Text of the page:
Four cyclone school thieves sentenced
FOUR Brisbane men who stole electronics from Proserpine State School while completing asbestos removal following Cyclone Debbie, have narrowly avoided jail time.
Nak Chhoeun, Roeuth Ouch, Sovong Rin and Daravit Son were brought undone when a teacher from Prosperine State School discovered the school iPad was stolen and used the Find My iPhone app to track the device.
The four men arrived in the Whitsundays after Cyclone Debbie as part of their work with a Brisbane based construction company.
The men were at the school between April 11-14, during which time the iPad and other items were stolen.
After the iPad was tracked, the teacher’s father followed it to the Coral Sea Resort and the police were called.
When police searched their accommodation at Coral Sea Resort, they found the missing iPad but the men also produced a number of other items including 10 pairs of headphones, digital cameras, a hard drive, chargers, a laptop, assorted computer cables, a printer, an HDMI adapter, a pair of speakers, a USB stick and a stop watch, as well as stationery including pencils and rubbers.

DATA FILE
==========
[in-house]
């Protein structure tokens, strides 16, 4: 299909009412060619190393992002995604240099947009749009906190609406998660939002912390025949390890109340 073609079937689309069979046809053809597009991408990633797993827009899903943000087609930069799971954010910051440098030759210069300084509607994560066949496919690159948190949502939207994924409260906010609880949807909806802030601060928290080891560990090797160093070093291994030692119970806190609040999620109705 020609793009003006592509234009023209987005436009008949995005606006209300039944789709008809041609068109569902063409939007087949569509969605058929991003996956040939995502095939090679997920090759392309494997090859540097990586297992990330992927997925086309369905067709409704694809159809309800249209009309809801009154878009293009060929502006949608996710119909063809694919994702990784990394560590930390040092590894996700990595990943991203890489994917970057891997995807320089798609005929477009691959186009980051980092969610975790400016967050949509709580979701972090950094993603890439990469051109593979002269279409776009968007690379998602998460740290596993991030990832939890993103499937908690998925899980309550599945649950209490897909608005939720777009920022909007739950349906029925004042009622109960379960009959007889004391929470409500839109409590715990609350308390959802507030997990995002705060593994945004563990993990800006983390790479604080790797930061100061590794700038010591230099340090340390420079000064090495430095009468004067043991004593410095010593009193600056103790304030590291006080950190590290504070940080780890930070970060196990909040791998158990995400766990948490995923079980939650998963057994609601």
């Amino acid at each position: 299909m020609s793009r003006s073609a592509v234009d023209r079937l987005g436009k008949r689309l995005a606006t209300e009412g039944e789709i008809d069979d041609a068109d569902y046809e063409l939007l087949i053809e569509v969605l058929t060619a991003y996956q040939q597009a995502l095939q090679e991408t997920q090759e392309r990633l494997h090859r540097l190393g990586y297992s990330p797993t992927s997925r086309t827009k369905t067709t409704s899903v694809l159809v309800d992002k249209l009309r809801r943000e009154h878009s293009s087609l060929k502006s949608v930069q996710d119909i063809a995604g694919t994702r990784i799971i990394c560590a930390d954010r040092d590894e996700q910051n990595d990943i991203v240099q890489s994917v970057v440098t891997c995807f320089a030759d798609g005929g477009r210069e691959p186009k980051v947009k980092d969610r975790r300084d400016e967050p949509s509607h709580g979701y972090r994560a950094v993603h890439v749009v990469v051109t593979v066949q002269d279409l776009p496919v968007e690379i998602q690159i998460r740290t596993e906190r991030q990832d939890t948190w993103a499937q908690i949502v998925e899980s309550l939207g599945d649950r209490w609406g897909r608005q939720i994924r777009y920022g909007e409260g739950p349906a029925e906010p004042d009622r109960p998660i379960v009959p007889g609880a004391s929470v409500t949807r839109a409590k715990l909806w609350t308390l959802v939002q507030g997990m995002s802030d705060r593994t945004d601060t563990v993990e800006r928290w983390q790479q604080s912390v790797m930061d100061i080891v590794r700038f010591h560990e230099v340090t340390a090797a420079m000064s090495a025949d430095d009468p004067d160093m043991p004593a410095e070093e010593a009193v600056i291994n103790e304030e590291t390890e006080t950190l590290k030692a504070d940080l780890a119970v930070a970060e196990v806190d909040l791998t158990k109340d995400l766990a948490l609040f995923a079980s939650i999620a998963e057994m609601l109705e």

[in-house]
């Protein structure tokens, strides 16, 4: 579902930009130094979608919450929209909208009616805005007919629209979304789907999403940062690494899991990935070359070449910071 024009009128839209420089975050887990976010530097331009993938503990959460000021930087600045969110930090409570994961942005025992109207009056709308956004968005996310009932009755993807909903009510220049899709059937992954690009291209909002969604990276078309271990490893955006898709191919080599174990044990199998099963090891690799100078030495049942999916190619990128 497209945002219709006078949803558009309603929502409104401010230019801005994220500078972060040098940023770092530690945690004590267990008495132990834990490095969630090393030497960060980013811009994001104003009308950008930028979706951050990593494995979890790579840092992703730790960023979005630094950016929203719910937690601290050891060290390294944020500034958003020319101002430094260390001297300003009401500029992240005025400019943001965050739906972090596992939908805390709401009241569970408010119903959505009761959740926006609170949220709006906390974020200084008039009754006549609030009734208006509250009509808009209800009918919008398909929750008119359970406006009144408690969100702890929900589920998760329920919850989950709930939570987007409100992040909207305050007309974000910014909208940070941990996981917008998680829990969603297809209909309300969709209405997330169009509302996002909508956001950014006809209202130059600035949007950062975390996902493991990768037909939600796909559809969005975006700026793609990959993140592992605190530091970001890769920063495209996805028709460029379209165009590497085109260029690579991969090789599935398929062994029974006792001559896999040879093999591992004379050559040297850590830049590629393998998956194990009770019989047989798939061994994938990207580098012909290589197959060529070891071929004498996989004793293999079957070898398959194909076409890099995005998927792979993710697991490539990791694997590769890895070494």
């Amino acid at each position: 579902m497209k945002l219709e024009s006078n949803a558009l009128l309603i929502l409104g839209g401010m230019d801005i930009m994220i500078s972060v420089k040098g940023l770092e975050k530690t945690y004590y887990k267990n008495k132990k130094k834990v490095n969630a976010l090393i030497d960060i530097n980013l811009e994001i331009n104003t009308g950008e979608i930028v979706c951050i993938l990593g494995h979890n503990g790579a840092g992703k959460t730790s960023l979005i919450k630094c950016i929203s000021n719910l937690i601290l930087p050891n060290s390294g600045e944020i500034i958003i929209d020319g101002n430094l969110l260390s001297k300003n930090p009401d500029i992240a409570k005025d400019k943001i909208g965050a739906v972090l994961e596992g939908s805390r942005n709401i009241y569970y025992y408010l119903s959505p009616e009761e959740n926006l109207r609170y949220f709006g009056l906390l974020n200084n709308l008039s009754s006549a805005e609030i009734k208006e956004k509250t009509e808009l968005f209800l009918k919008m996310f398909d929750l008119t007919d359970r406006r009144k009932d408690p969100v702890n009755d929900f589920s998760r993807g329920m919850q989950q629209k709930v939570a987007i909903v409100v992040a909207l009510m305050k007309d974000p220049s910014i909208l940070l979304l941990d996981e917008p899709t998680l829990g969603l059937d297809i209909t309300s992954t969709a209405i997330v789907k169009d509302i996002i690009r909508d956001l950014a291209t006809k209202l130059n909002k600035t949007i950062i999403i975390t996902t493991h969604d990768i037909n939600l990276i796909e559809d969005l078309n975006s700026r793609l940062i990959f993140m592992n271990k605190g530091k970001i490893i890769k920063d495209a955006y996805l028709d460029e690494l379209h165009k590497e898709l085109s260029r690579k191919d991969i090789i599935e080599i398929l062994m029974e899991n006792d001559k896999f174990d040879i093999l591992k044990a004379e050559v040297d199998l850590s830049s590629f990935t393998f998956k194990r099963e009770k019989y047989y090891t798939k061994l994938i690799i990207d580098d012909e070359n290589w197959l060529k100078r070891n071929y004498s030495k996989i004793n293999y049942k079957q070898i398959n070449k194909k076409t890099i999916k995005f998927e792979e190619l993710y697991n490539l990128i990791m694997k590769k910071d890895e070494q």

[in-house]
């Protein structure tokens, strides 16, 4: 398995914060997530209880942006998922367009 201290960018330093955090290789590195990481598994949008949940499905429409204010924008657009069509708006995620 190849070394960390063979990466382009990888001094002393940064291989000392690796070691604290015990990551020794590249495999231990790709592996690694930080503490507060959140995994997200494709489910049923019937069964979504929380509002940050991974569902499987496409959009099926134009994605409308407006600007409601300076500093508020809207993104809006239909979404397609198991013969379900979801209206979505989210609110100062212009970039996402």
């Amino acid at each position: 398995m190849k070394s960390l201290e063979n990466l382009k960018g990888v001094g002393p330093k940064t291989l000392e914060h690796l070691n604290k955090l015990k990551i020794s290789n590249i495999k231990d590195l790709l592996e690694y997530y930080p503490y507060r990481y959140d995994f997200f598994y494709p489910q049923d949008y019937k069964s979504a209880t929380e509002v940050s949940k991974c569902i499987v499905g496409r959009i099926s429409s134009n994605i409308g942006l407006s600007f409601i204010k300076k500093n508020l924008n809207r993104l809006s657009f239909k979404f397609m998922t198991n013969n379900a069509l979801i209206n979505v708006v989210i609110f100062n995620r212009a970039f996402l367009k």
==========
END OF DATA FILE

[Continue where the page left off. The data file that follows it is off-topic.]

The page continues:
After having their initial request to have the case moved to Brisbane denied by Magistrate Simon Young, the four men faced Prosperine Magistrates Court in person on Monday.
Duty lawyer Elizabeth Smith, who represented the four men, said they thought the building was unusable, abandoned and “effectively that all the items that were there were damaged goods”.
“They saw the items there and simply thought that no one wanted them and took them,” she said.
“They thought it had all been left and that it was free gain. They simply thought they could take it.”
Magistrate Simon Young was not buying it.
“They’re in a school. How could they possibly think these things are abandoned. It’s not like they found these in a tip,” he said.
Ms Smith said they never took any steps to see if the items were owned and that if they did “this would have never happened”.
“They saw the items there and it was opportunistic. There was no pre-planning,” she said.
Ms Smith said they had no criminal histories, were apologetic and remorseful and all the items had been returned.
In sentencing, Mr Young said “how they could confuse property in a school they were working on for asbestos removal as being property they can take away because no one want it makes no sense to me at all”.
“They were placed in position of significant trust in a vulnerable community, in a period of particular vulnerability... to have that trust abused is a disgrace,” he said.
“Some people would be happy to have you sent to jail and the key thrown away.”
All four men were sentenced to 12 months imprisonment and given immediate parole release.
“If you do not do what (parole) says, you will go to jail,” Mr Young warned.